Track 1A Follower Enrollment 2021-2022
Upper division (junior/senior) and lower division (fresher/sophomore) undergraduate students who intend to get enrolled in academic courses, learn advanced physics, and take part in outreach activities of Community of Physics (CP) in the forthcoming year, should get enrolled through the ongoing procedure of “Track 1A Follower Enrollment 2021-2022”.
As mentioned earlier, PHY 111 will teach the necessary mathematics and philosophy of science to study classical mechanics and classical electromagnetism. This includes single-variable, multivariable, vector, and tensor calculus. It will also teach differential equations and Fourier analysis.
In PHY 810, the focus will be on classical mechanics of particles and fields. This two-year-long course, split in four quartiles, is designed to teach one of the important core subjects of physics with exceptional details.
The first segment of the course, PHY 811, will start from Newton’s law and explore concepts of mass, energy, momentum, different forces, and applications of the theory to tackle oscillations, projectile and gravitation related problems along with the necessary mathematics.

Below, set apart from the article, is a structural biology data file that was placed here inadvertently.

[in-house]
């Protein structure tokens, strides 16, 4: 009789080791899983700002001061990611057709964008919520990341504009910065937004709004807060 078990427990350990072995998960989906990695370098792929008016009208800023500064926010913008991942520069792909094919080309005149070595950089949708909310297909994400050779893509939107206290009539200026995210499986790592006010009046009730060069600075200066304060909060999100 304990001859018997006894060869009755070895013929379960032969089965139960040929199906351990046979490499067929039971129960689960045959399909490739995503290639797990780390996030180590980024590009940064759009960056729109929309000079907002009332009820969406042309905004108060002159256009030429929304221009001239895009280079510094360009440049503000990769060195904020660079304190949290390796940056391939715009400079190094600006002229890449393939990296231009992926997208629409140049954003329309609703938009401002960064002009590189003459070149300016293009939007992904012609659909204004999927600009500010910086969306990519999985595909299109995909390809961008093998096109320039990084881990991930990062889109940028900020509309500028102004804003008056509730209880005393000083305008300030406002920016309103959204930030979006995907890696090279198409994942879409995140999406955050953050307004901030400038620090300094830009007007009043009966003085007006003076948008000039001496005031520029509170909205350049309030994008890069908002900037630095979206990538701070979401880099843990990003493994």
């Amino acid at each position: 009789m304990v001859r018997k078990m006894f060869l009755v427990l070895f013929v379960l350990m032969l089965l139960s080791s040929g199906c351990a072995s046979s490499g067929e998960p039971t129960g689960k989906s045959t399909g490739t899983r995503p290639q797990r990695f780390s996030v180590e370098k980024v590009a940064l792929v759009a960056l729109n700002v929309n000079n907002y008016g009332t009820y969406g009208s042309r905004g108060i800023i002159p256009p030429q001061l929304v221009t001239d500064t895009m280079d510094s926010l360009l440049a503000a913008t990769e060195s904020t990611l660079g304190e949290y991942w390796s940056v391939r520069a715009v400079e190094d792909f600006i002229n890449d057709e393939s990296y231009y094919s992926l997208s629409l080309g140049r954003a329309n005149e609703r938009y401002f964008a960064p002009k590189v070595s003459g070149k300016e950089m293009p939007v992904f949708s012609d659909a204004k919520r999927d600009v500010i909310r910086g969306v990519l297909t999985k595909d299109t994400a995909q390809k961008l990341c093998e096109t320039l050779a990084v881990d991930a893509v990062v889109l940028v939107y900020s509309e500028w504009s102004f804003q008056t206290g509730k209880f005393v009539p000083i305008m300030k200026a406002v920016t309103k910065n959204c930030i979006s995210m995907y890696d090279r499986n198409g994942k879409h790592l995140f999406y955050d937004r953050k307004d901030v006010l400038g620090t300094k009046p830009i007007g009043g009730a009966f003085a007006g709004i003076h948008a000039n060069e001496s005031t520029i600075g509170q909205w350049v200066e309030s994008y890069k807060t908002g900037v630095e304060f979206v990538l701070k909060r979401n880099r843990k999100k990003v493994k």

The second segment, PHY 812, continues to explore mechanics focusing on analytical mechanics with significant rigor. Developing the theory of Lagrangian mechanics, one will apply it to study motion under central force, mechanics in non-inertial frame, mechanics of rigid bodies, and coupled oscillation.
The third segment, PHY 813, introduces dynamics by developing theories of Hamiltonian mechanics, canonical transformation, Hamilton-Jacobi theory and apply it to study mechanics of periodic systems, classical perturbation theory, non-linear mechanics and chaos, special theory of relativity, and control theory. This quartile mostly shows an emphasis on application of Hamiltonian dynamics.
The fourth and the final segment, PHY 814, explores the most advanced topics of classical mechanics to date, which includes classical field theory, acoustics, theory of elasticity, fluid dynamics, statistical mechanics, and ends by developing the theory of quantum mechanics.